Yeah, I've got the obession with gold as a sound post-apocalypse move. It might do well when the financial markets are in turmoil, but that's only because investors tend to flee to the commodities market when that happens, yet the chance of an apocalypse that cripples the financial markets yet leaves the commodities intact is... well, zero. It seems far more likely that post apocalypse the things you are going to need to survive and eventually (not to mention hopefully) trade with are going to be far more fundamental; food, water, fuel, livestock, manual and basic mechanical tools (in all their forms) and other basic supplies. The slightly longer term view might be things like seed stocks, construction materials and other other things necessary for some form of civilization to try and get back on its feet, but gold... not for quite some time, I'd imagine.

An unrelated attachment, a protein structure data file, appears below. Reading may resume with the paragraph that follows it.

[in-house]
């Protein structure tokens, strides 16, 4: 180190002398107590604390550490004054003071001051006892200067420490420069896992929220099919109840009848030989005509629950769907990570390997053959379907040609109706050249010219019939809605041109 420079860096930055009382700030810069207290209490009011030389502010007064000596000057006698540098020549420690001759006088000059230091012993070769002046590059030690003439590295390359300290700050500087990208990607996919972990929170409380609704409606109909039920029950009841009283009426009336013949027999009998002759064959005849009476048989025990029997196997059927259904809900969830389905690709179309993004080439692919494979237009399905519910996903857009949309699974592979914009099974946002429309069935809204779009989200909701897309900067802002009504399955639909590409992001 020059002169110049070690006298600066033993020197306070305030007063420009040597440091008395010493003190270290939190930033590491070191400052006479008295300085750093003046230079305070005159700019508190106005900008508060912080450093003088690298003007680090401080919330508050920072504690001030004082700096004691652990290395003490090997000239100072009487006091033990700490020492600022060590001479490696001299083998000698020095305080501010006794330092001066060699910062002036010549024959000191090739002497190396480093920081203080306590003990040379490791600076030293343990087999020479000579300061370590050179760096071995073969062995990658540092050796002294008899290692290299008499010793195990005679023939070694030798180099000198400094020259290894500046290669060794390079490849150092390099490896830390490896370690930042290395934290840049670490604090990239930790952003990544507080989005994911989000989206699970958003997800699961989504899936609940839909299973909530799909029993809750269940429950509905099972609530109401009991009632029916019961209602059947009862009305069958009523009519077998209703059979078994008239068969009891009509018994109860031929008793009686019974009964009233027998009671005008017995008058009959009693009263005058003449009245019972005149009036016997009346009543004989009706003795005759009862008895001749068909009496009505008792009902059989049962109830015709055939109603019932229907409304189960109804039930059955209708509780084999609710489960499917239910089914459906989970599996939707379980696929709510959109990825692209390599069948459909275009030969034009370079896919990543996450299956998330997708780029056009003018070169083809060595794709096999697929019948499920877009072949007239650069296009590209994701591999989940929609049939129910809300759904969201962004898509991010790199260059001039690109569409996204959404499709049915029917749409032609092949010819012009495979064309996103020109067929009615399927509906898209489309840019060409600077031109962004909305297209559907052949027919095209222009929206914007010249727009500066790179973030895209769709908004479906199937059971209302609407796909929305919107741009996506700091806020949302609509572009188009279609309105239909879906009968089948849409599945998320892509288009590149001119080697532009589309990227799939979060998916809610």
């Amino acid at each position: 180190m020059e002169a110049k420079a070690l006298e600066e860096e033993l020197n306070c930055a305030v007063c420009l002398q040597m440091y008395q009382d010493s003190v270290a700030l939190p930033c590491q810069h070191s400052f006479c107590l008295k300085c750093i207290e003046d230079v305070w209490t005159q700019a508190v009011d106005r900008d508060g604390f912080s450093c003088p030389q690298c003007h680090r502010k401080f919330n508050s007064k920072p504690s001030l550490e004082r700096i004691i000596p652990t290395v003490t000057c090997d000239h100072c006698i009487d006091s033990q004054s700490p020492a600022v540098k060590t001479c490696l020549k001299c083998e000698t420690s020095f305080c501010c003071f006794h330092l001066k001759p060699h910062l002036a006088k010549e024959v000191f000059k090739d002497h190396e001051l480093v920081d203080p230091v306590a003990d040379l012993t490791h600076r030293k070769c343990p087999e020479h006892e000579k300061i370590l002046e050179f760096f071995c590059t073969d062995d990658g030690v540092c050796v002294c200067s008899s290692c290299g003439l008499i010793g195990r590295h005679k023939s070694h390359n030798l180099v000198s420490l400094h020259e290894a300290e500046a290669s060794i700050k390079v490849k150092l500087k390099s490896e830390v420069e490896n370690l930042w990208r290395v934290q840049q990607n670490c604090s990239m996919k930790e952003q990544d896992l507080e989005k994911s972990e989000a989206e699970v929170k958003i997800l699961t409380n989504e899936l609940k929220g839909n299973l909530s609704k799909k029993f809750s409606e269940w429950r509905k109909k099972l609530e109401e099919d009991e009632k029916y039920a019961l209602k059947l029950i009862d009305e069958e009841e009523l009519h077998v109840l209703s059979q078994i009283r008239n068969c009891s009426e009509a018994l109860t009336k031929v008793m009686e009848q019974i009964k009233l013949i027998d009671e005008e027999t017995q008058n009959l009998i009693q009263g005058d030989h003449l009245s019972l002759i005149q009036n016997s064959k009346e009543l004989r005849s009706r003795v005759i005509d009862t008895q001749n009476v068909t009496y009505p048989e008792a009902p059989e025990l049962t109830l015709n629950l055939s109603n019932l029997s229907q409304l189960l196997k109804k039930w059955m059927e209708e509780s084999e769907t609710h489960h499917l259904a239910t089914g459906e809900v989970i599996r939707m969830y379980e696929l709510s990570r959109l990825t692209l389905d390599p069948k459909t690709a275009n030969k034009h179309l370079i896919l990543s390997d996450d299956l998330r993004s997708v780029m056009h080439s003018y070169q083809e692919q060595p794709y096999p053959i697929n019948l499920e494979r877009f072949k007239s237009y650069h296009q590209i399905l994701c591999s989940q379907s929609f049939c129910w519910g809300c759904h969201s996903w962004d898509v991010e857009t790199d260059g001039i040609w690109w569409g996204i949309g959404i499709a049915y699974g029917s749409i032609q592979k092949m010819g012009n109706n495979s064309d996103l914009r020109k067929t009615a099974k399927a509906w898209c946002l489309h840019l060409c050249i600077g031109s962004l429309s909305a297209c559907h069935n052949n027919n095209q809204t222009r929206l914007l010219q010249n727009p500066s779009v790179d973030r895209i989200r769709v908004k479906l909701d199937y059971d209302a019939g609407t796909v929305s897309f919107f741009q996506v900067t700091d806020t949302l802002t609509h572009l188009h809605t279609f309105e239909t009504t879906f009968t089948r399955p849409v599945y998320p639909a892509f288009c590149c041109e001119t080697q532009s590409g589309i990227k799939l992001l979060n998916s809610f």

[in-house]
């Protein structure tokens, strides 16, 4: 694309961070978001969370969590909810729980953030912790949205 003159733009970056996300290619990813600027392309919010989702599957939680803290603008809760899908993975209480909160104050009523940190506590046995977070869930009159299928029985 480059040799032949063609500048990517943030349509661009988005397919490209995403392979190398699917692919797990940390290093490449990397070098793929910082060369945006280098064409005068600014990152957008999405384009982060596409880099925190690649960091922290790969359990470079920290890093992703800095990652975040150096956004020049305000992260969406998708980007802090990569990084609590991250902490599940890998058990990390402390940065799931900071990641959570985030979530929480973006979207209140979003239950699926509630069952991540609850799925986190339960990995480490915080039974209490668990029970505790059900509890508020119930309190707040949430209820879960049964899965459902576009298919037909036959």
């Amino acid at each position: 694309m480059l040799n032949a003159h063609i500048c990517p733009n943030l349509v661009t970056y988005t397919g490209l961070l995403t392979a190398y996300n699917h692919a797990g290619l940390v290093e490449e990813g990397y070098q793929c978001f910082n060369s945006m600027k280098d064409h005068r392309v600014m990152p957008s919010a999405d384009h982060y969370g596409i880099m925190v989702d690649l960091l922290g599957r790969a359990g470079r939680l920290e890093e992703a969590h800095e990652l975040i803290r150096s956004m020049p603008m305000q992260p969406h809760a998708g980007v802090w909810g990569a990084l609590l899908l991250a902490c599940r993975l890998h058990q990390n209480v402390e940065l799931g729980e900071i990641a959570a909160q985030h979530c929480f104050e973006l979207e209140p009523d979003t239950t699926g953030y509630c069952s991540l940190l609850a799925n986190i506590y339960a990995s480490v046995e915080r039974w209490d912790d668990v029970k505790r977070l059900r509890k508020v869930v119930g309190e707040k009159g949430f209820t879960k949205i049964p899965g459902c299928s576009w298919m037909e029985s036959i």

Another way to look at it; when Europeans were heading west across and establishing settlements across what would later become the US and Canada, how long did it take before currency (or company scrip) really took over from bartering as the defacto means of trade? And that's in an environment where there was (mostly) a lot of co-operation going into pushing on towards the Pacific and building a viable colony in the wake of the wagon trains that would be needed to help support them once they settled. Assuming that is the kind of environment that you are going to find when you crawling out of your bunker dragging your pile of gold seems like it's ruling out a lot of more likely, more violent, and far more long-term scenarios than all the survivors giving each other a pat on the back and getting straight on with rebuilding civilization.